Thinking about buying a new iPhone? Read this first. – The Washington Post

Apple’s begun taking preorders for the new iPhone 6S and 6S Plus, and by all accounts, it looks like another record launch. A lot has happened in the wireless industry since the last time Apple released a new iPhone: All four national cellular carriers — AT&T, Verizon, T-Mobile and Sprint — have moved away from the traditional two-year contract, that familiar arrangement that tied you to your carrier but let you buy a basic iPhone at a subsidized price of $199.

This shift away from device subsidies means millions of Americans for the first time will be expected to cover the full price of their phones — $649 or more, in the case of the iPhone. But the range of choices is more likely to confuse than to clarify. You can buy. You can lease. Some offer promotional pricing; others don’t. You can pay for the phone in installments. But how many? Twelve? Eighteen? Twenty-four? Thirty?

Into this mix comes Apple, which just announced a new plan of its own that lets you pay for an iPhone over 24 months and upgrade every 12 months.

For reasons we’ll get into below, we think Apple’s new iPhone upgrade plan will be right for many people, and it could even reshape the face of the cellular industry. But it’s not for everyone. In fact, even though it’s aimed at simplifying everything, the addition of a new choice from Apple threatens to add complexity to an already confusing jumble of payment plans.

Choice give you flexibility. But it also adds complexity, which is why we’ve tried to narrow down the options based on four common consumer archetypes. iPhone shoppers should ask themselves what they value most: Is it price? Is it the ability to upgrade the device whenever you want? Do you want to own the device? Or do you just like the way things were?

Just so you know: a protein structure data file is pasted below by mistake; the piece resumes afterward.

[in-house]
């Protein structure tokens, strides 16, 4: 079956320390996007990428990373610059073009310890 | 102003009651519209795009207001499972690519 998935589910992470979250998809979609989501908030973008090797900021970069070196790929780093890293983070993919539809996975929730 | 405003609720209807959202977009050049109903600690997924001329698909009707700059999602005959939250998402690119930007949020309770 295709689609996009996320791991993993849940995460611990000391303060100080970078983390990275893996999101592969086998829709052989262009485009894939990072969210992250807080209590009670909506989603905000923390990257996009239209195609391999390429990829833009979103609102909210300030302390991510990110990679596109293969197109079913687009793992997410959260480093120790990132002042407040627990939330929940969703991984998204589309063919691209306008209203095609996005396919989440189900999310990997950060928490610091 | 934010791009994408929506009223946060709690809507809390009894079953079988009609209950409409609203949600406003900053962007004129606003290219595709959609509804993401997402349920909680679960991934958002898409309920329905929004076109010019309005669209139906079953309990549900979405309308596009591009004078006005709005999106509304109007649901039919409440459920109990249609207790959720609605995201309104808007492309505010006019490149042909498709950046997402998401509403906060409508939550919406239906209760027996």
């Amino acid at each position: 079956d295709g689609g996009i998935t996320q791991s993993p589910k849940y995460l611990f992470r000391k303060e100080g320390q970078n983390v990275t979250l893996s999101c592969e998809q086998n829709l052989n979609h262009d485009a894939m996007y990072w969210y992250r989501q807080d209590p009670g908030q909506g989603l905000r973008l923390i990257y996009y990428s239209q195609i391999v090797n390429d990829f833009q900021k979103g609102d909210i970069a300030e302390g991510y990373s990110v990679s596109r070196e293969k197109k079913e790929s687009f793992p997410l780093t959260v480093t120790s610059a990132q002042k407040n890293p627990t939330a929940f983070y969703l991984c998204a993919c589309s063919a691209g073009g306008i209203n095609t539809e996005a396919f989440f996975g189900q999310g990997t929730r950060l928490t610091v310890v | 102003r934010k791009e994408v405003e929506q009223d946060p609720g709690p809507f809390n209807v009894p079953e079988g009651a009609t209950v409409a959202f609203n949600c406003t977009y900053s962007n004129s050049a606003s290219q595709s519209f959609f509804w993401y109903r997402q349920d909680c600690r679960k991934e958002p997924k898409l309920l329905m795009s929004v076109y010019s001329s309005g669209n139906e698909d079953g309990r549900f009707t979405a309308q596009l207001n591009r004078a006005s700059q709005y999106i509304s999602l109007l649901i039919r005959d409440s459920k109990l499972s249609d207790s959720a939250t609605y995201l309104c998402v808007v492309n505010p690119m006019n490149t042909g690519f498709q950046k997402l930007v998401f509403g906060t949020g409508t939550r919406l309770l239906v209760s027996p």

Check out the detailed analysis by the Washington Post of your choices for buying a new iPhone.

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That TSA-approved lock on your suitcase just got hacked | Computerworld

It’s a basic fact of life that once you publish something on the Internet, it’s pretty much impossible to get it back. Now illustrating that point with painful clarity, images of the TSA‘s master luggage keys have been published online, meaning that anyone with a 3D printer can make their own.

More detail from Computerworld here.

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For Research, Lawyers Turn First to Free Sources, ABA Survey Says – Robert Ambrogi’s LawSites

Lawyers spend an average of 20 percent of their work time conducting legal research, and when they start a research project, they generally turn first to free online research services before using fee-based services or research materials in print or on CD-ROM.

However, with respect to online research exclusively (excluding books and CD-ROMs), lawyers are more likely to start a research project using a fee-based service than a free one. Thirty-eight percent of lawyers say they go first to a fee-based resource, while 37 percent say they start with a general search engine such as Google or Bing. Fourteen percent say they start with a bar-sponsored research service such as Fastcase or Casemaker.

These are among the findings reported in the 2015 edition of the annual Legal Technology Survey Report, compiled by the American Bar Association’s Legal Technology Resource Center. These findings are from Volume 5 of the report, covering online research.

As always, Bob has much more detail, if you click through to his complete post.